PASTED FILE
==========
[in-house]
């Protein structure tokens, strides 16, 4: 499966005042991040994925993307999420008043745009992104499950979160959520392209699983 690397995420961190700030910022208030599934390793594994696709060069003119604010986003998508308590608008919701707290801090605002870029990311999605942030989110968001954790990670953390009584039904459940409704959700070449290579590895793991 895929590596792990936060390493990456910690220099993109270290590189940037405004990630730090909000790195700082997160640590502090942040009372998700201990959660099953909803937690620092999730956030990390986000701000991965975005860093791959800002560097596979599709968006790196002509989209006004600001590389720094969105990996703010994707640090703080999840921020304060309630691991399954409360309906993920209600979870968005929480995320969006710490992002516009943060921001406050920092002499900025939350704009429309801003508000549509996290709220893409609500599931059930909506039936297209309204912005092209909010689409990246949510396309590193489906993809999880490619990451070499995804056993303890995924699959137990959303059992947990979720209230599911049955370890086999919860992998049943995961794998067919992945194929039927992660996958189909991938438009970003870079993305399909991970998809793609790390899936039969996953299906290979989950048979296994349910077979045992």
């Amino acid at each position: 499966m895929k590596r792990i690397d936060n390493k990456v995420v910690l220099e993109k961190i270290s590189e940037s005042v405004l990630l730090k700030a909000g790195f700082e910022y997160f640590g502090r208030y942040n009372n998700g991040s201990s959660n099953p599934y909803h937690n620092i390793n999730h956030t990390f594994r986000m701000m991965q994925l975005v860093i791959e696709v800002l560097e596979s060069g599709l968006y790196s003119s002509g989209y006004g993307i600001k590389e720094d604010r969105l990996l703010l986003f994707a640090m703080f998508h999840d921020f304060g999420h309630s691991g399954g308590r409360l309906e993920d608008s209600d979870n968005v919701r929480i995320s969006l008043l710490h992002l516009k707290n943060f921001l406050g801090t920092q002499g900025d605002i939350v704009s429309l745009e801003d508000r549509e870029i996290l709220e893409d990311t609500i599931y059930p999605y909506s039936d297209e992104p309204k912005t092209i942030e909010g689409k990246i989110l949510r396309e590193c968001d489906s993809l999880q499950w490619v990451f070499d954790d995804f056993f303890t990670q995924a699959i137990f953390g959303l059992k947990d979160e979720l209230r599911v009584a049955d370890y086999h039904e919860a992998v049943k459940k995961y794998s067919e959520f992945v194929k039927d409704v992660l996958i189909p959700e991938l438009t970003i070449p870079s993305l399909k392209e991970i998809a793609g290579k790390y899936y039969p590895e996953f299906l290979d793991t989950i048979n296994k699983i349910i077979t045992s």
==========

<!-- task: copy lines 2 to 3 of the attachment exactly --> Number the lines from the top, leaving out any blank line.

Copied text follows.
């Protein structure tokens, strides 16, 4: 499966005042991040994925993307999420008043745009992104499950979160959520392209699983 690397995420961190700030910022208030599934390793594994696709060069003119604010986003998508308590608008919701707290801090605002870029990311999605942030989110968001954790990670953390009584039904459940409704959700070449290579590895793991 895929590596792990936060390493990456910690220099993109270290590189940037405004990630730090909000790195700082997160640590502090942040009372998700201990959660099953909803937690620092999730956030990390986000701000991965975005860093791959800002560097596979599709968006790196002509989209006004600001590389720094969105990996703010994707640090703080999840921020304060309630691991399954409360309906993920209600979870968005929480995320969006710490992002516009943060921001406050920092002499900025939350704009429309801003508000549509996290709220893409609500599931059930909506039936297209309204912005092209909010689409990246949510396309590193489906993809999880490619990451070499995804056993303890995924699959137990959303059992947990979720209230599911049955370890086999919860992998049943995961794998067919992945194929039927992660996958189909991938438009970003870079993305399909991970998809793609790390899936039969996953299906290979989950048979296994349910077979045992």
């Amino acid at each position: 499966m895929k590596r792990i690397d936060n390493k990456v995420v910690l220099e993109k961190i270290s590189e940037s005042v405004l990630l730090k700030a909000g790195f700082e910022y997160f640590g502090r208030y942040n009372n998700g991040s201990s959660n099953p599934y909803h937690n620092i390793n999730h956030t990390f594994r986000m701000m991965q994925l975005v860093i791959e696709v800002l560097e596979s060069g599709l968006y790196s003119s002509g989209y006004g993307i600001k590389e720094d604010r969105l990996l703010l986003f994707a640090m703080f998508h999840d921020f304060g999420h309630s691991g399954g308590r409360l309906e993920d608008s209600d979870n968005v919701r929480i995320s969006l008043l710490h992002l516009k707290n943060f921001l406050g801090t920092q002499g900025d605002i939350v704009s429309l745009e801003d508000r549509e870029i996290l709220e893409d990311t609500i599931y059930p999605y909506s039936d297209e992104p309204k912005t092209i942030e909010g689409k990246i989110l949510r396309e590193c968001d489906s993809l999880q499950w490619v990451f070499d954790d995804f056993f303890t990670q995924a699959i137990f953390g959303l059992k947990d979160e979720l209230r599911v009584a049955d370890y086999h039904e919860a992998v049943k459940k995961y794998s067919e959520f992945v194929k039927d409704v992660l996958i189909p959700e991938l438009t970003i070449p870079s993305l399909k392209e991970i998809a793609g290579k790390y899936y039969p590895e996953f299906l290979d793991t989950i048979n296994k699983i349910i077979t045992s």